Question: I notice you ride English in a Western saddle (photo below of you and Max). How does the horse know the difference?
Answer: Horses have no idea that one saddle is different from the other, or that one is for English and one is for Western, besides the feel and contact differences. Otherwise, I am using my aids exactly the same for both disciplines.
Only humans think of the differences. Horses can only ‘feel’ them.
Before I get discipline specific with a horse, I train them to the point where they are soft, responsive, have cadence and rhythm, understand aids and have really great stop and go buttons. Then I will move them into the disciplines and refine the horse from there. I would not train a hunter the way I would train a reining horse, once the basic structure is in place.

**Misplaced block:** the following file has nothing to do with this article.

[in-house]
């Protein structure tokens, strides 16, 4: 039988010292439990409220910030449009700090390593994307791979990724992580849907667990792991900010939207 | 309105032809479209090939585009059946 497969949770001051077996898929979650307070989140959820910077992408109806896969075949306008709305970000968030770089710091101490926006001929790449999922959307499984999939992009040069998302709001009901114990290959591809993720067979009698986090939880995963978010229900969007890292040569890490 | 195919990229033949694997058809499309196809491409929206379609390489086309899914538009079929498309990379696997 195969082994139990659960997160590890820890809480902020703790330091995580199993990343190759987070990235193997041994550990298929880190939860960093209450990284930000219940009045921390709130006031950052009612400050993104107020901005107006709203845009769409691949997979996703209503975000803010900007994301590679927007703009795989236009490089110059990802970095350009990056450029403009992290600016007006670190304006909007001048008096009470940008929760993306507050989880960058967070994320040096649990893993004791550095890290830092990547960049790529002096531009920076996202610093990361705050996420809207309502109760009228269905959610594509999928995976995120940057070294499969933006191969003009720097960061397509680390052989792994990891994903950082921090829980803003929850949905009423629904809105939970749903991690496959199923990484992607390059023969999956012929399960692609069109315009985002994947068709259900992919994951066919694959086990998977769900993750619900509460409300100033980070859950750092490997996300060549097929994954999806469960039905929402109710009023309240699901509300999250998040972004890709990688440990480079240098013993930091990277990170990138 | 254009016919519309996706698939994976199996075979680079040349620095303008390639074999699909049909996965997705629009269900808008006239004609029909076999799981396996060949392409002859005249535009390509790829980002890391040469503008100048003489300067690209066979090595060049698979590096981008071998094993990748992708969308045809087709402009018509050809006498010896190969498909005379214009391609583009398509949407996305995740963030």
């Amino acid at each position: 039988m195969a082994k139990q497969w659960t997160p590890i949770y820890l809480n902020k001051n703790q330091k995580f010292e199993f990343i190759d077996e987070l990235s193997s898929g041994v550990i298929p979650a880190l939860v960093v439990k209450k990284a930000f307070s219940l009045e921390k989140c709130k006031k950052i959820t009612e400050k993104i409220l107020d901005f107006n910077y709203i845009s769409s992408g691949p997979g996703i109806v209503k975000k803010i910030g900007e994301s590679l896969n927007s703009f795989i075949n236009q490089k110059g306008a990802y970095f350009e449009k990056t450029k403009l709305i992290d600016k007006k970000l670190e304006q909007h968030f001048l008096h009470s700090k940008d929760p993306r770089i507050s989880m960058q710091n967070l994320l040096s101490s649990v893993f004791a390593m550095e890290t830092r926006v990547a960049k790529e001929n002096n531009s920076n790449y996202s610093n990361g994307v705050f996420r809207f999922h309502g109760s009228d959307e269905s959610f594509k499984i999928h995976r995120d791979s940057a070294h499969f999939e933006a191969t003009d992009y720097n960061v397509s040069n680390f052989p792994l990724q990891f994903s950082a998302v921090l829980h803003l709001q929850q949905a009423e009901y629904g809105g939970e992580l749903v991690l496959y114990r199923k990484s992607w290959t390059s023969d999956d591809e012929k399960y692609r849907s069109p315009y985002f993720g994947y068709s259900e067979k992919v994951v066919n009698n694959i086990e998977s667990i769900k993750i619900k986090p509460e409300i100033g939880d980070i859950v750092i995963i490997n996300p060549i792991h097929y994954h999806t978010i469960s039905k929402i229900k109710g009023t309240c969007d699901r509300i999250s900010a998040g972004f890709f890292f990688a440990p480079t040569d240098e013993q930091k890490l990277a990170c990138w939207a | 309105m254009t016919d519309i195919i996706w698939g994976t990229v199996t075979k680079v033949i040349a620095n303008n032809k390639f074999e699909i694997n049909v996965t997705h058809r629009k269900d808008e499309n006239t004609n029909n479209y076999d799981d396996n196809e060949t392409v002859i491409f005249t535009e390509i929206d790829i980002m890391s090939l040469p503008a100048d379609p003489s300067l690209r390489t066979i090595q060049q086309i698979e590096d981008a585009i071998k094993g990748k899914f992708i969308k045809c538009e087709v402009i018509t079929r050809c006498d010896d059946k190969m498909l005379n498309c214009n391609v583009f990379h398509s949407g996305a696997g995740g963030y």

I also find value in having my horses comfortable with various forms of saddles on their backs.
I often wear breeches and boots to ride Western as they are comfortable, and when I ride both disciplines on the same day, it’s easier to ride Western in English attire than English in Western attire.
The main thing is the training. Max goes English and Western, so to him, as long as the saddle is comfortable, he’s fine. I have often ridden reining patterns at home in an English saddle. I also ride bareback once a week, to maintain balance and it’s valuable for finding any bad habits you may have picked up. Bareback riding demands that you are centered, balanced and flexible.
Read about the advantages of bareback riding, on Horseman’s U.com